A few years ago, we bought land to begin an expansion at Liseberg. The park is landlocked, located in the middle of the city, so the development of this last available land, adjacent to the park, is crucial for the future of the company. There was no room for mistakes.
In light of this, we took our time to determine what to do with the land. We created many scenarios and opportunities, testing each with market and feasibility studies; tweaked and changed; argued and calculated; and adjusted again. And here we are today: with a robust, well-verified and conceptualized expansion project complete with an indoor waterpark and a hotel.
This is the biggest, most ambitious project in Liseberg’s almost 100-year history. The risks associated with the project do not keep me up at night – we have a well-researched and substantiated plan.
We understand the decisions on long-term investments like this one are not easy, especially in this age of accelerating speed change. I was reminded of this fact a few weeks ago, when we began to demolish the existing structures on the site.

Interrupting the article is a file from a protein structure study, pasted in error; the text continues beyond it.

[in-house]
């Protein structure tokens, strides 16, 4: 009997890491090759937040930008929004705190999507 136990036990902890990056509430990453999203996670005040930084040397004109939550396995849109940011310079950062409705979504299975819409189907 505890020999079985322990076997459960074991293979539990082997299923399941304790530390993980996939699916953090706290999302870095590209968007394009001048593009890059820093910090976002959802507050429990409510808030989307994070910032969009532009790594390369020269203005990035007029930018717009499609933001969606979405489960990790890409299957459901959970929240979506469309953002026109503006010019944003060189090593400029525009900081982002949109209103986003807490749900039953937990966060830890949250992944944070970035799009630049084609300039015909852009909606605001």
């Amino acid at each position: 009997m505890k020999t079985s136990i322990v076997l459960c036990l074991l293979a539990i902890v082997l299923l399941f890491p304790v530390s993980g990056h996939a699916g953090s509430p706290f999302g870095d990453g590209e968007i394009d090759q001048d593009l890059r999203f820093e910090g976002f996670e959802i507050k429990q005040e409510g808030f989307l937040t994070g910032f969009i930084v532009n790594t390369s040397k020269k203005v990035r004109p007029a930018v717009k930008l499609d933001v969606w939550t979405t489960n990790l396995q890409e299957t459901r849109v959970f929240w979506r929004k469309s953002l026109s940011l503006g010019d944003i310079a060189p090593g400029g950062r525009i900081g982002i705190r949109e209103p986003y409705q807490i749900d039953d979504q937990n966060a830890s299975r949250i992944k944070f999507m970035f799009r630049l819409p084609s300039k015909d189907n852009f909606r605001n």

As part of the expansion, we must clear our existing parking lot and build a new parking structure. It is not an overly complicated project, but two variables have very quickly become apparent:
First, parking structures will begin in to evolve and serve double duty as gas stations. As more and more cars will be electric, each parking space will need a plug. Maybe not tomorrow, but in a not too distant future. We must prepare for this change in the types of cars of that come to our lot, and the new needs they will bring. Understanding this future changes both the physical construction and the business model of parking.
Second, the lifespan of such a structure is quite difficult to predict. As we see a future with autonomous vehicles, it is likely fewer people will own personal cars. Autonomous cars will not need parking spaces, at least not in the traditional sense we know today. This new future is already knocking on the door, as noted in this recent article: https://www.bloomberg.com/news/articles/2018-08-17/-peak-car-and-the-end-of-an-industry
These two dilemmas are mere examples of how decision-making in the 21st century looks. The sheer number of variables can sometimes feel overwhelming, especially as we must base decisions about tomorrow on what we know today.
But none of this keeps me up at night. Because, the risks associated with a well-balanced, data-driven, yet flexible decision are far less than risks associated with decision-making anxiety.
Or as Peter Drucker once put it: “The best way to predict the future is to create it.”